Archives par mot-clé : Milankovitch

The inter-glacial cycle is not a 100,000-year cycle, it is a shorter cycle with missing beats

by M.O. Jonas, 2022, WorldJ.Adv.ResReviews


Review Article
World Journal of Advanced Research and Reviews, 2022, 13(03), 388–392
Article DOI: 10.30574/wjarr.2022.13.3.0259
Publication history:
Received on 18 February 2022; revised on 20 March 2022; accepted on 22 March 2022
Abstract:
The “100,000-year problem” refers to an apparent unexplained change in the frequency of inter-glacial periods which occurred about a million years ago. Before that, inter-glacial periods seemed to occur about every 41,000 years, in line with the obliquity Milankovich cycle. But after that, they seemed to occur about every 100,000 years, in line with the orbital inclination Milankovich cycle. Examination of the data shows that there never was a 41,000-year cycle, and that there is no 100,000-year cycle, but that the most influential cycle is the approx 21,000-year precession cycle which is the major factor in the cycles of insolation at higher latitudes. Insolation at 65N is generally regarded as the most significant of these. Inspection of the data shows that every glacial termination (start of an inter-glacial period) began at a time when insolation at 65N increased from a low point in its cycle. That not every such cycle triggered a new inter-glacial period underlines the chaotic non-linear nature of Earth’s climate. Until about a million years ago, this cycle occasionally “missed a beat”, making the inter-glacial frequency average about 41,000 years. After that, the cycle started missing more “beats”, making the inter-glacial frequency average about 100,000 years. There never was an actual 41,000-year or 100,000-year inter-glacial cycle.
Keywords:
Climate; Glacial Termination; Inter-Glacial; Milankovich Cycle; Non-Linear; Precession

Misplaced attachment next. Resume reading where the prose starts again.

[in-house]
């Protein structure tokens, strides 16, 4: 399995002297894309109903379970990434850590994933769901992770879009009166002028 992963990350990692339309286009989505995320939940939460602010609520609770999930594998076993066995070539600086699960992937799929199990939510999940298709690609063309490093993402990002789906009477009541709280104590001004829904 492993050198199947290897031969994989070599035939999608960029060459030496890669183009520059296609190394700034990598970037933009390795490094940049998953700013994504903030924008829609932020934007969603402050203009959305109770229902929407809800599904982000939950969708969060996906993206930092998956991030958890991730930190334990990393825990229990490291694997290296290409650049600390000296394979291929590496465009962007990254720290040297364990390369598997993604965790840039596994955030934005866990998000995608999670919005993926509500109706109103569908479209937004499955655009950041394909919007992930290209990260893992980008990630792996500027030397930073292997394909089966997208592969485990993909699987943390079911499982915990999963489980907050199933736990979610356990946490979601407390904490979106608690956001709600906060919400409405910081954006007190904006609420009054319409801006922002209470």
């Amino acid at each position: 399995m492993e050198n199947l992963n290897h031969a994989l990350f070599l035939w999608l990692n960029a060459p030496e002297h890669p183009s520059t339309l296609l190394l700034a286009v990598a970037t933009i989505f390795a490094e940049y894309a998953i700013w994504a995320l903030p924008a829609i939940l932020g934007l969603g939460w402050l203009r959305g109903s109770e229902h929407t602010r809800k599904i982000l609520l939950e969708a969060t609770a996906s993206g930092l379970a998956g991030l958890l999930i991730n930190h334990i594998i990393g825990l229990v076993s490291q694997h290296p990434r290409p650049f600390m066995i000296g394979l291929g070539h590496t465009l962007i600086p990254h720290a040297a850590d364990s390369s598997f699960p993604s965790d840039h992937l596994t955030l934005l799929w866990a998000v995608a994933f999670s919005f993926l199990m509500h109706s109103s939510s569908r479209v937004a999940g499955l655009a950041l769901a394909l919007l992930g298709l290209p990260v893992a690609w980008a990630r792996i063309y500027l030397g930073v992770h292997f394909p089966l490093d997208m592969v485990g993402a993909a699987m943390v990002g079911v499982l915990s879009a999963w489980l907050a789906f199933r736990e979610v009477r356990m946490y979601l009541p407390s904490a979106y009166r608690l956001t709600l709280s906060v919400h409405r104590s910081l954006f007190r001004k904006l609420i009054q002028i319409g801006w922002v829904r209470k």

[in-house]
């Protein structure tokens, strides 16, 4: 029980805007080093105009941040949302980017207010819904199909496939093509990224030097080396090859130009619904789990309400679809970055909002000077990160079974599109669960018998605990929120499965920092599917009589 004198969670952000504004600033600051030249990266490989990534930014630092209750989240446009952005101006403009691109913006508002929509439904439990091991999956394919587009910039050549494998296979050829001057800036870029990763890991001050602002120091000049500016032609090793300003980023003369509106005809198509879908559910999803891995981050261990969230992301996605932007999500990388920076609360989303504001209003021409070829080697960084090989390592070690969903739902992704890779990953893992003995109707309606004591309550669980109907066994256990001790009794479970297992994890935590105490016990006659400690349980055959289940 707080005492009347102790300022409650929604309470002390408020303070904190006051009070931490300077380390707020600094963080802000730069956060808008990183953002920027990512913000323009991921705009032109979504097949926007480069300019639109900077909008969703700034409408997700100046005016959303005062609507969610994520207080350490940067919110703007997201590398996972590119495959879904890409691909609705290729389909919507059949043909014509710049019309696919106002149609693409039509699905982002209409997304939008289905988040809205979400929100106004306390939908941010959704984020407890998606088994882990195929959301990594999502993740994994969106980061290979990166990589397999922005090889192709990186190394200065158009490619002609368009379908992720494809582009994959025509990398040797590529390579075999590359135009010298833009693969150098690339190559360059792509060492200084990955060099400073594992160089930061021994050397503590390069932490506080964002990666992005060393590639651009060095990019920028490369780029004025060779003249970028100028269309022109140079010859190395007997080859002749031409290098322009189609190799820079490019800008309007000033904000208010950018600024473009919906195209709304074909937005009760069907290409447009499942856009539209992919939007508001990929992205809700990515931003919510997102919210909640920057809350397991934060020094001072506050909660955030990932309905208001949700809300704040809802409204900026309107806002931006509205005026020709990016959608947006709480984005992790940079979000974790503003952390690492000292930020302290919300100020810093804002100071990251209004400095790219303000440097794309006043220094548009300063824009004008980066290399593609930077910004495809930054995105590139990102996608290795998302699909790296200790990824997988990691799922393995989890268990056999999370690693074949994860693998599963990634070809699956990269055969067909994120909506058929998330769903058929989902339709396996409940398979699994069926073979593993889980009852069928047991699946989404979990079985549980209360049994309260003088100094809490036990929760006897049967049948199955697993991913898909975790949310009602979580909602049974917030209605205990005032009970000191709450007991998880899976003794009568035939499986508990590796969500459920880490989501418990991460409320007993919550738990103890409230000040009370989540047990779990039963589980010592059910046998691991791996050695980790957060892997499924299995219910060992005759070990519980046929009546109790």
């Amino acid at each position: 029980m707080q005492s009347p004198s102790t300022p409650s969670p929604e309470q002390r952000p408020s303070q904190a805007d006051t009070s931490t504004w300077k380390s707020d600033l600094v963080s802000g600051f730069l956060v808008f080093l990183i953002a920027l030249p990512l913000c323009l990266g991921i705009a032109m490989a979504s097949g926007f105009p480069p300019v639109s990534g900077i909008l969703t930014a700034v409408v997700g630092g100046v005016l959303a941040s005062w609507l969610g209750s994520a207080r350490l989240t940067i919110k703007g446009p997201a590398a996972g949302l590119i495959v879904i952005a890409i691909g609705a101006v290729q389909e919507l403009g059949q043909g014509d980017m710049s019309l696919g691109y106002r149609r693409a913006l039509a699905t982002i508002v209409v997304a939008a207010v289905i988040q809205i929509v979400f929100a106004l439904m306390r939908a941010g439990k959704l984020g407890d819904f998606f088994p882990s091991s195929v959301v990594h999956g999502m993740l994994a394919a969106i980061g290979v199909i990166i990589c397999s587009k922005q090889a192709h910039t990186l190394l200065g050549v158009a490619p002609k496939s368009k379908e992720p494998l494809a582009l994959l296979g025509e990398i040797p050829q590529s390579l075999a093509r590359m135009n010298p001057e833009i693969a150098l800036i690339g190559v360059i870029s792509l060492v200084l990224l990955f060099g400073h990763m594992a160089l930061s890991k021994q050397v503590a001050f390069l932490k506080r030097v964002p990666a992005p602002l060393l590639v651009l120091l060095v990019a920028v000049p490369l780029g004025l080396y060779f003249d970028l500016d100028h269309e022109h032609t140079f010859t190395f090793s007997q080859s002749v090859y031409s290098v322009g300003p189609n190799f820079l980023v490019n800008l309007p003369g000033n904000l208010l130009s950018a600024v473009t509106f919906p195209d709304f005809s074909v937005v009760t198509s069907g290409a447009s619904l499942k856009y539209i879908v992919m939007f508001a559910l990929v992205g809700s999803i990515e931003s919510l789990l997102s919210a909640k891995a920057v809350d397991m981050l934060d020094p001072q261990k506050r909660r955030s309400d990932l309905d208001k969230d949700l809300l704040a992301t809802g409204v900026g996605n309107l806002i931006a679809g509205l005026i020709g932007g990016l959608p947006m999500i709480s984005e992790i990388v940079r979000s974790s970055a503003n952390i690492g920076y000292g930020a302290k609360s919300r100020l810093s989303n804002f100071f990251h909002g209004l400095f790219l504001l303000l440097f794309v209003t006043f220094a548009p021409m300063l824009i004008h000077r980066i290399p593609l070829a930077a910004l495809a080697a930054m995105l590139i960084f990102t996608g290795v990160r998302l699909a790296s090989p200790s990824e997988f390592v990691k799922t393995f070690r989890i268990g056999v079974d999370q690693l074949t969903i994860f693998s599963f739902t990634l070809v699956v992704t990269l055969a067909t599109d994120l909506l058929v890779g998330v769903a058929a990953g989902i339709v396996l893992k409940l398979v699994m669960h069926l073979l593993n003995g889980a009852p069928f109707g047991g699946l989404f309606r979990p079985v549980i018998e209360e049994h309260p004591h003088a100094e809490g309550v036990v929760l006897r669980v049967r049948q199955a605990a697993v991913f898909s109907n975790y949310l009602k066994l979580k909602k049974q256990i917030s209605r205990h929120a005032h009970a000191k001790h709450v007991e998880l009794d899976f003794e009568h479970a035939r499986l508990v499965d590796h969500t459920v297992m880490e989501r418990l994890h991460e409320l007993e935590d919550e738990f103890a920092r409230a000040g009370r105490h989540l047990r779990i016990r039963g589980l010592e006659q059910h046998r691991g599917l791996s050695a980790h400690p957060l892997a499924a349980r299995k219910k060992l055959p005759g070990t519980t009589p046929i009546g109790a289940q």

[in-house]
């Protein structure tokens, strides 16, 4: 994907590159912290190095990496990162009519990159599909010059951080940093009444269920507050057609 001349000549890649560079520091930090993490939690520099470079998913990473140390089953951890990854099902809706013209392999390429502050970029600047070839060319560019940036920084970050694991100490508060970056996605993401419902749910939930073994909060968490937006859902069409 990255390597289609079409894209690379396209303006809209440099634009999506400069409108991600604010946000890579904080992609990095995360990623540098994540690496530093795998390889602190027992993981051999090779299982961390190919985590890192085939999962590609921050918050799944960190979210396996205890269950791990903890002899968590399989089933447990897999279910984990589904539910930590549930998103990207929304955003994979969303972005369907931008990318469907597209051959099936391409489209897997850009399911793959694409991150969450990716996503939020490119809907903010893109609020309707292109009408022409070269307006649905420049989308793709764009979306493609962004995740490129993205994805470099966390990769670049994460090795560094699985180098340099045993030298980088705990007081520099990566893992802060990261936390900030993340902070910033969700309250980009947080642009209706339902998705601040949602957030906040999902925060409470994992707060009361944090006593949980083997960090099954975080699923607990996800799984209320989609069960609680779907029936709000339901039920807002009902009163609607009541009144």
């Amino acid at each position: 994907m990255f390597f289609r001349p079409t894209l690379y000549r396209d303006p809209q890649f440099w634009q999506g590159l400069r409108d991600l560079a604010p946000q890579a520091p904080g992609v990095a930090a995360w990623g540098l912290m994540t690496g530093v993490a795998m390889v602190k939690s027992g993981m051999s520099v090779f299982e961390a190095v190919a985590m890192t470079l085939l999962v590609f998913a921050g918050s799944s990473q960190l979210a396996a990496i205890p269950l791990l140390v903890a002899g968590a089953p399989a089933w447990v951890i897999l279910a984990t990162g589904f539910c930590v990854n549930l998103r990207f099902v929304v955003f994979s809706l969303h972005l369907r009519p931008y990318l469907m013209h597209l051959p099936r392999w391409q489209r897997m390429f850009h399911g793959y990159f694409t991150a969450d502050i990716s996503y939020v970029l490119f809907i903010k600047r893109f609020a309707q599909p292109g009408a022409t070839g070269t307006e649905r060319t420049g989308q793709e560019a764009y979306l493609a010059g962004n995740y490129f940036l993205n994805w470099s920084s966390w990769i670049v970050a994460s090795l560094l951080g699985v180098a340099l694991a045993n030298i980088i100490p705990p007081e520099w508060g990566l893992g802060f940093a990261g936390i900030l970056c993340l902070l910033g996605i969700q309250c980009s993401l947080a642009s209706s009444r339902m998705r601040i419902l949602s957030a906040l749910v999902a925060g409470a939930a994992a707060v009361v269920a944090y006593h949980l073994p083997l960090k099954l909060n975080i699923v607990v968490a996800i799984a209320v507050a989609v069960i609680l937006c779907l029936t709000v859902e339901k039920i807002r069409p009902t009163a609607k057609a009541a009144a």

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Scientists discover link between climate change and biological evolution of phytoplankton

by Rutgers University, Dec 2, 2021 in WUWT


New Brunswick, N.J. (Dec. 1, 2021) – Using artificial intelligence techniques, an international team that included Rutgers-New Brunswick researchers have traced the evolution of coccolithophores, an ocean-dwelling phytoplankton group, over 2.8 million years.

Their findings, published this week in the journal Nature, reveal new evidence that evolutionary cycles in a marine phytoplankton group are related to changes in tropical seasonality, shedding light on the link between biological evolution and climate change.

Coccolithophores are abundant single-celled organisms that surround themselves with microscopic plates made of calcium carbonate, called coccoliths. Due to their photosynthetic activity, mineral production and widespread abundance throughout the world’s oceans, coccolithophores play an important role in the carbon cycle.

Scientists have long thought that climate changes’ effects on plants, animals and other organisms occur in cycles, which are reversed when each cycle is completed, thus erasing any small evolutionary changes during each cycle. In contrast, evolutionary changes, as known from the fossil record, are non-cyclic trends that occur over millions of years.